Origin of telescope

1610–20; tele-1 + -scope; replacing telescopium (< New Latin; see -ium) and telescopio (< It)
Related formsnon·tel·e·scop·ing, adjective
Dictionary.com Unabridged Based on the Random House Unabridged Dictionary, © Random House, Inc. 2019


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British Dictionary definitions for telescope

telescope

noun

an optical instrument for making distant objects appear larger and brighter by use of a combination of lenses (refracting telescope) or lenses and curved mirrors (reflecting telescope)See also terrestrial telescope, astronomical telescope, Cassegrain telescope, Galilean telescope, Newtonian telescope
any instrument, such as a radio telescope, for collecting, focusing, and detecting electromagnetic radiation from space

verb

to crush together or be crushed together, as in a collisionthe front of the car was telescoped by the impact
to fit together like a set of cylinders that slide into one another, thus allowing extension and shortening
to make or become smaller or shorterthe novel was telescoped into a short play

Word Origin for telescope

C17: from Italian telescopio or New Latin telescopium, literally: far-seeing instrument; see tele-, -scope
Collins English Dictionary - Complete & Unabridged 2012 Digital Edition © William Collins Sons & Co. Ltd. 1979, 1986 © HarperCollins Publishers 1998, 2000, 2003, 2005, 2006, 2007, 2009, 2012

Word Origin and History for telescope
n.

1640s, from Italian telescopio (used by Galileo, 1611), and Modern Latin telescopium (used by Kepler, 1613), both from Greek teleskopos "far-seeing," from tele- "far" (see tele-) + -skopos "seeing" (see -scope). Said to have been coined by Prince Cesi, founder and head of the Roman Academy of the Lincei (Galileo was a member). Used in English in Latin form from 1619.

v.

"to force together one inside the other" (like the sliding tubes of some telescopes), 1867, from telescope (n.). Related: Telescoped; telescoping.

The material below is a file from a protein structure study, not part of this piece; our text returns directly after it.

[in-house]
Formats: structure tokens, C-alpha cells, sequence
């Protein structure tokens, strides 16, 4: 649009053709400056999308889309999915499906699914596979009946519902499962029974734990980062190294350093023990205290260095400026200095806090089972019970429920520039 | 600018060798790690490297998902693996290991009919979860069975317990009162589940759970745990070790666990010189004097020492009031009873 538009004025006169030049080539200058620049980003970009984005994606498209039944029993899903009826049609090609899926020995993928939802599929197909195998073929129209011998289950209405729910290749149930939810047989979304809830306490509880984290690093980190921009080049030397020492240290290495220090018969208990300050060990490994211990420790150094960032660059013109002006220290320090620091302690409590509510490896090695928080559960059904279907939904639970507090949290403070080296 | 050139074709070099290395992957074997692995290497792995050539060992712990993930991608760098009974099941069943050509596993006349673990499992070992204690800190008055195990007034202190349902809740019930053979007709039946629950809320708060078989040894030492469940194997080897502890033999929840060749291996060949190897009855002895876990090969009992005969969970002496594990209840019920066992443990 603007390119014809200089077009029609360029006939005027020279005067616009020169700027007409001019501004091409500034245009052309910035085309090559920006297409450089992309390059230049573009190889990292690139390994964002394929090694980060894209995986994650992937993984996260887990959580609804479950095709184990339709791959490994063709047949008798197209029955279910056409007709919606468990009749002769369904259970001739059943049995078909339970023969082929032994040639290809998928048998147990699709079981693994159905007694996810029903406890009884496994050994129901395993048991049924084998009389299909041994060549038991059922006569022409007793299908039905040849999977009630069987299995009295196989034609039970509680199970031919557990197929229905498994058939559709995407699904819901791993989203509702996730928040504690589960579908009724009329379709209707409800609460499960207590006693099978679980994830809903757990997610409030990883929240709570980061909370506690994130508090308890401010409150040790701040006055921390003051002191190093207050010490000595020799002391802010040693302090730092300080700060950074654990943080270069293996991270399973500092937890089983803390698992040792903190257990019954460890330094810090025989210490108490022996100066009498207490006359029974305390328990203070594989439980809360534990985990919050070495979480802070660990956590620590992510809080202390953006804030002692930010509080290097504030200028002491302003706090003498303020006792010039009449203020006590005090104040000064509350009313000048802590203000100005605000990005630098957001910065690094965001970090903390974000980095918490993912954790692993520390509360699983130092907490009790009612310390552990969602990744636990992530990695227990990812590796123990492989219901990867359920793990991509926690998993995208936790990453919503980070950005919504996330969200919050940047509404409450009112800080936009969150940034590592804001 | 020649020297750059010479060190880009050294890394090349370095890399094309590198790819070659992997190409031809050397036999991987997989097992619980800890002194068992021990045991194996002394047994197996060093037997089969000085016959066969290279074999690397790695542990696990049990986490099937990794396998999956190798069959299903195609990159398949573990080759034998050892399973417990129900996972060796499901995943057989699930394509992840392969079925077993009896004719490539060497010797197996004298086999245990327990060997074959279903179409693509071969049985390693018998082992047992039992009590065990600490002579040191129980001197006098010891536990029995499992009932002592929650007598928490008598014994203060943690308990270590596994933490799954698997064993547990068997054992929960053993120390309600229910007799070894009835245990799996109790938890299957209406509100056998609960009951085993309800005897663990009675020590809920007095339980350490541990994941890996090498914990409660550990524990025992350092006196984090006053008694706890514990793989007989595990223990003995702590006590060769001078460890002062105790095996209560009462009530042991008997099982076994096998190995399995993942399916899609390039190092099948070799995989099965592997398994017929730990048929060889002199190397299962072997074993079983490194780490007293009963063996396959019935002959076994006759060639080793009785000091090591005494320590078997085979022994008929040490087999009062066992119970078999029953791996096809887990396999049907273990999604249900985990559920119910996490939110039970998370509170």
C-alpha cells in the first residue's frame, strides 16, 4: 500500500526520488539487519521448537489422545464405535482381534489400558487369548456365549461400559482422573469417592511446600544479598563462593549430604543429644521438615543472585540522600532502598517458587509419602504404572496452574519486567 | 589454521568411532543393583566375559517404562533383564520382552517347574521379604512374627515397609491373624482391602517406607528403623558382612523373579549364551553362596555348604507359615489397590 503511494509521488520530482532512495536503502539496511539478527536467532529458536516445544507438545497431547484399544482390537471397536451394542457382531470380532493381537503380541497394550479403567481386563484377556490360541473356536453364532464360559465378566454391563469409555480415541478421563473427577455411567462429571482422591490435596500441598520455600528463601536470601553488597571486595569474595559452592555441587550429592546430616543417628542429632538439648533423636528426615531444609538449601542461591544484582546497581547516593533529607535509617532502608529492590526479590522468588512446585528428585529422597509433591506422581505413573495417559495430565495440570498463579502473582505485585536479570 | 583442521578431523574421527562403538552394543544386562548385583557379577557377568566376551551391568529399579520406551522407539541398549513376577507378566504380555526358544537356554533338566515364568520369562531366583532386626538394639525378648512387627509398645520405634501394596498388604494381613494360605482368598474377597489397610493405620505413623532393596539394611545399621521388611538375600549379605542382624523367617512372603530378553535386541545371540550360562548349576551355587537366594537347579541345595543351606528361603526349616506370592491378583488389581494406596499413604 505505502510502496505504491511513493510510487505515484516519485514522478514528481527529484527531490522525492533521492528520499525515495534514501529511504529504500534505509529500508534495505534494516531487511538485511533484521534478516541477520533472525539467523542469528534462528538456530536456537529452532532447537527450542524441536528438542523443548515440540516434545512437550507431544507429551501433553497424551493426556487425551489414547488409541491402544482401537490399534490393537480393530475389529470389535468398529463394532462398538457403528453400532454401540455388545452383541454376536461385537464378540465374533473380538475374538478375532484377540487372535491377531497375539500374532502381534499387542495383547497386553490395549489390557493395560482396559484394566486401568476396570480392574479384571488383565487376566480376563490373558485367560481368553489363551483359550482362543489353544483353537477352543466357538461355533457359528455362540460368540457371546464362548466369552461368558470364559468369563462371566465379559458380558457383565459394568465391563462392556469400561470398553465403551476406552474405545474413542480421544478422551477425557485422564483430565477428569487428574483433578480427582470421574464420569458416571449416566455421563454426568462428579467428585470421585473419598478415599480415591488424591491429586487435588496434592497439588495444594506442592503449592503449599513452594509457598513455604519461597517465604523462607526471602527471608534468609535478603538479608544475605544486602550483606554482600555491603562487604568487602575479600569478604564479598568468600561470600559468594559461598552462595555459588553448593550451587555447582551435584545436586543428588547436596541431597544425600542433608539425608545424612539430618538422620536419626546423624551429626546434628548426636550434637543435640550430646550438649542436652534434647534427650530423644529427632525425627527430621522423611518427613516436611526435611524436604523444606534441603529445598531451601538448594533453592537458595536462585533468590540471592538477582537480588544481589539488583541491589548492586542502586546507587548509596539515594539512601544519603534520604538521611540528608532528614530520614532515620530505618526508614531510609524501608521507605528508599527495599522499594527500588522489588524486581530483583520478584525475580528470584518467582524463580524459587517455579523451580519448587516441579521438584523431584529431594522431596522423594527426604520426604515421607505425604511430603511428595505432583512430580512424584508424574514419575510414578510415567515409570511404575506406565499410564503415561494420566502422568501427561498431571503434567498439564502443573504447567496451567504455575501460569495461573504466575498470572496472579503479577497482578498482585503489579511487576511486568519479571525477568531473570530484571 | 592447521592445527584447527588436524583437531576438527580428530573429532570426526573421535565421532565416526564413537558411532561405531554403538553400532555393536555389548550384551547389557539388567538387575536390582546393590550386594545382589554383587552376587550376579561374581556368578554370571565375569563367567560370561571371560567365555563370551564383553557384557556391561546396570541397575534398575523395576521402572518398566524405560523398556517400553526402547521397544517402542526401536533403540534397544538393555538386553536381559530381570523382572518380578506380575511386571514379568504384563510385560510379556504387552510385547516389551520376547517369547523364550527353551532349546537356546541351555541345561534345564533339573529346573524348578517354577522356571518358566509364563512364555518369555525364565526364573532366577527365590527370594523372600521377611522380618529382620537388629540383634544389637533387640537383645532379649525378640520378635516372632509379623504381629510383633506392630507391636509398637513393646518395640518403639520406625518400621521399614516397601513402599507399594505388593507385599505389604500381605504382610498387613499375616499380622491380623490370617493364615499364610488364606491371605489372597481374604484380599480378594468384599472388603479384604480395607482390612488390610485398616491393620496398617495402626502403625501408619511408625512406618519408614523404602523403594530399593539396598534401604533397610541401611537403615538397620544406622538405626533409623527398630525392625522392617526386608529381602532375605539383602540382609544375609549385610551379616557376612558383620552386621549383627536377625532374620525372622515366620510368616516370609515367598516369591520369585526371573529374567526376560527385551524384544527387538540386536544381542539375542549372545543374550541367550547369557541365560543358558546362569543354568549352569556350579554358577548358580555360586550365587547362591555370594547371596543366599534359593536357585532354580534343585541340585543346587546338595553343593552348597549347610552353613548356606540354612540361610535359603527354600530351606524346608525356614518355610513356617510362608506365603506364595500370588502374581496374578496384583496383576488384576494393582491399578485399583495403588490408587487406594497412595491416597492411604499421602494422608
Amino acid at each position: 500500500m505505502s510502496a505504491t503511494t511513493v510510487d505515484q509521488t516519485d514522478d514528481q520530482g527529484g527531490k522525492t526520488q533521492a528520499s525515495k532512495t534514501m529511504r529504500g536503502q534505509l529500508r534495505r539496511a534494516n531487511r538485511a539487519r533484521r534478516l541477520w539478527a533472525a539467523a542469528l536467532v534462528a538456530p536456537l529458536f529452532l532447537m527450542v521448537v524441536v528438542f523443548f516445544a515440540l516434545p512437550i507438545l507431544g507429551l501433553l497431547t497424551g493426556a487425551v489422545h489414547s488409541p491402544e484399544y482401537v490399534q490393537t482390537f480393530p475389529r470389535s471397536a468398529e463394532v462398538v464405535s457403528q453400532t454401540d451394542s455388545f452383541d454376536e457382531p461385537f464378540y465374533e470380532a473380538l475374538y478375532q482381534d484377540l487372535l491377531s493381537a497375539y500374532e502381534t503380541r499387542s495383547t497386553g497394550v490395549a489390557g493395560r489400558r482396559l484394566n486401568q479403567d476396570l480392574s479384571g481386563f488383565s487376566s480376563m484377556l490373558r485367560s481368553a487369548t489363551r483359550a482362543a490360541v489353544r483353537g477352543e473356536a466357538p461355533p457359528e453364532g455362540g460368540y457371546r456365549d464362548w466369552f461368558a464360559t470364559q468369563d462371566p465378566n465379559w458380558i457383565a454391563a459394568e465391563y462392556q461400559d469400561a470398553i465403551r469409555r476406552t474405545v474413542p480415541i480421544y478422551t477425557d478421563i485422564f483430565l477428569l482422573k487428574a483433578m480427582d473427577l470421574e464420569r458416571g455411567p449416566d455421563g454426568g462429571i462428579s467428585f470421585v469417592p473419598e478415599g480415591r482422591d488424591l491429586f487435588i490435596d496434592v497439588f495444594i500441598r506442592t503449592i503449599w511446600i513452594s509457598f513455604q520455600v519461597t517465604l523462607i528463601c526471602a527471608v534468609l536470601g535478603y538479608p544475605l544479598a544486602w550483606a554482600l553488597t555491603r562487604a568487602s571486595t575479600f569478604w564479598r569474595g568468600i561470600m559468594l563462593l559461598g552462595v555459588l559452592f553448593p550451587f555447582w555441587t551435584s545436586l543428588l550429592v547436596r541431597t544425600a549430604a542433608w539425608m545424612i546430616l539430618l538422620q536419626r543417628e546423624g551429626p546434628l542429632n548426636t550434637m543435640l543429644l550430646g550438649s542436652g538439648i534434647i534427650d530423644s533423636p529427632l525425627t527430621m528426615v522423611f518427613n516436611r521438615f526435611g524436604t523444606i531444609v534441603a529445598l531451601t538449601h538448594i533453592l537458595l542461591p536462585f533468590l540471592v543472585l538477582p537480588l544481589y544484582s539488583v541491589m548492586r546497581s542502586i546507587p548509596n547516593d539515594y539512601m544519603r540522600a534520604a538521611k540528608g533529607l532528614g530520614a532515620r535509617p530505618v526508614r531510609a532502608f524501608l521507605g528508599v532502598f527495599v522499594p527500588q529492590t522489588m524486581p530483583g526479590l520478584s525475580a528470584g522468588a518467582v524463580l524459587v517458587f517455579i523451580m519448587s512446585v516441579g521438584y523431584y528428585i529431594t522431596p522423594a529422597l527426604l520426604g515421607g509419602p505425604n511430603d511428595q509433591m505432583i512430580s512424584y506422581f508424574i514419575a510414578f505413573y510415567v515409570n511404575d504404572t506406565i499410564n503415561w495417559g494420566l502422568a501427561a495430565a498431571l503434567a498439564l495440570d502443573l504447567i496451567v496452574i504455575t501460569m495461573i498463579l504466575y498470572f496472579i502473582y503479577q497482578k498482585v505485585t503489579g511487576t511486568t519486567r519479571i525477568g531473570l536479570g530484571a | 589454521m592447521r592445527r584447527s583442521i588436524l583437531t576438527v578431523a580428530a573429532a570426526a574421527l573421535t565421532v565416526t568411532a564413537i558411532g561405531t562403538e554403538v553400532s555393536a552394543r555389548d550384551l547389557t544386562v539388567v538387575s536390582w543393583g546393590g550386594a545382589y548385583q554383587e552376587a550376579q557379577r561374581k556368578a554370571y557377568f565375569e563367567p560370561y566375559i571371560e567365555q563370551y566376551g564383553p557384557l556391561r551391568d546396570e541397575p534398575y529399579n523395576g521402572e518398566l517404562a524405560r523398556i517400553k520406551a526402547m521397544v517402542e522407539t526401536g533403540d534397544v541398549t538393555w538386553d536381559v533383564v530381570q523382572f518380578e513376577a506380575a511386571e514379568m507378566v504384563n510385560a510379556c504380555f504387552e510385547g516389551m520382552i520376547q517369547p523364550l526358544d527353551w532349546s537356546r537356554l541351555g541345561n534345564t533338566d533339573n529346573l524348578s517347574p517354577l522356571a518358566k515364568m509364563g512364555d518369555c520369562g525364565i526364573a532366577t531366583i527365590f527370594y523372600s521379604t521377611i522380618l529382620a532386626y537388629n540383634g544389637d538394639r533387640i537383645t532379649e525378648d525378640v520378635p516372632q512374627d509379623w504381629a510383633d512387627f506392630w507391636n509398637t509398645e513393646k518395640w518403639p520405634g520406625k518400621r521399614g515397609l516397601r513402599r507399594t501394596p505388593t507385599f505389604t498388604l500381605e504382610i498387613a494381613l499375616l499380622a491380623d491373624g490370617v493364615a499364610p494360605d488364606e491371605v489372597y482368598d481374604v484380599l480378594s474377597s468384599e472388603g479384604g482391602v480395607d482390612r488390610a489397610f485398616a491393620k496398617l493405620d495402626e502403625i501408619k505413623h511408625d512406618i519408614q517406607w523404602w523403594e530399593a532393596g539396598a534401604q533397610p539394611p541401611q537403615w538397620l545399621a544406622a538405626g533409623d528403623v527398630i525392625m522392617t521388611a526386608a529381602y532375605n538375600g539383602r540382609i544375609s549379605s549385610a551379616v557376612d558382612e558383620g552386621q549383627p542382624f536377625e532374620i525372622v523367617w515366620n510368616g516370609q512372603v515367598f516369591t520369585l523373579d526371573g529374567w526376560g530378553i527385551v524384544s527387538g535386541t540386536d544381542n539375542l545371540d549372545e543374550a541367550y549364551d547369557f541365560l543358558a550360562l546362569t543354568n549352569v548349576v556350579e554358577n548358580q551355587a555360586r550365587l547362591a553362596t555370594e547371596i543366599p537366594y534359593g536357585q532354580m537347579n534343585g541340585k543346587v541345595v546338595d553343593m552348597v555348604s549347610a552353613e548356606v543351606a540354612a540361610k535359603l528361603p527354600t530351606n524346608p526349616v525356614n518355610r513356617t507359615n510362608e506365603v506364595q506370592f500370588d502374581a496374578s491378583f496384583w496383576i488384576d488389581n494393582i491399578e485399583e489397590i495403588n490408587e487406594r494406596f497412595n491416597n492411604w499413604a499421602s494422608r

Online Etymology Dictionary, © 2010 Douglas Harper

telescope in Science

telescope

[tĕlĭ-skōp′]

An arrangement of lenses, mirrors, or both that collects visible light, allowing direct observation or photographic recording of distant objects.♦ A refracting telescope uses lenses to focus light to produce a magnified image. Compound lenses are used to avoid distortions such as spherical and chromatic aberrations.♦ A reflecting telescope uses mirrors to view celestial objects at high levels of magnification. Most large optical telescopes are reflecting telescopes because very large mirrors, which are necessary to maximize the amount of light received by the telescope, are easier to build than very large lenses.
Any of various devices, such as a radio telescope, used to detect and observe distant objects by collecting radiation other than visible light.
The American Heritage® Science Dictionary Copyright © 2011. Published by Houghton Mifflin Harcourt Publishing Company. All rights reserved.

telescope in Culture

telescope

A device used by astronomers to magnify images or collect more light from distant objects by gathering and concentrating radiation. The most familiar kind of telescope is the optical telescope, which collects radiation in the form of visible light. It may work by reflection, with a bowl-shaped mirror at its base, or by refraction, with a system of lenses. Other kinds of telescopes collect other kinds of radiation; there are radio telescopes (which collect radio waves), x-ray telescopes, and infrared telescopes. Radio and optical telescopes may be situated on the Earth, since the Earth's atmosphere allows light and radio waves through but absorbs radiation from several other regions of the electromagnetic spectrum. X-ray telescopes are placed in space.

The New Dictionary of Cultural Literacy, Third Edition Copyright © 2005 by Houghton Mifflin Harcourt Publishing Company. Published by Houghton Mifflin Harcourt Publishing Company. All rights reserved.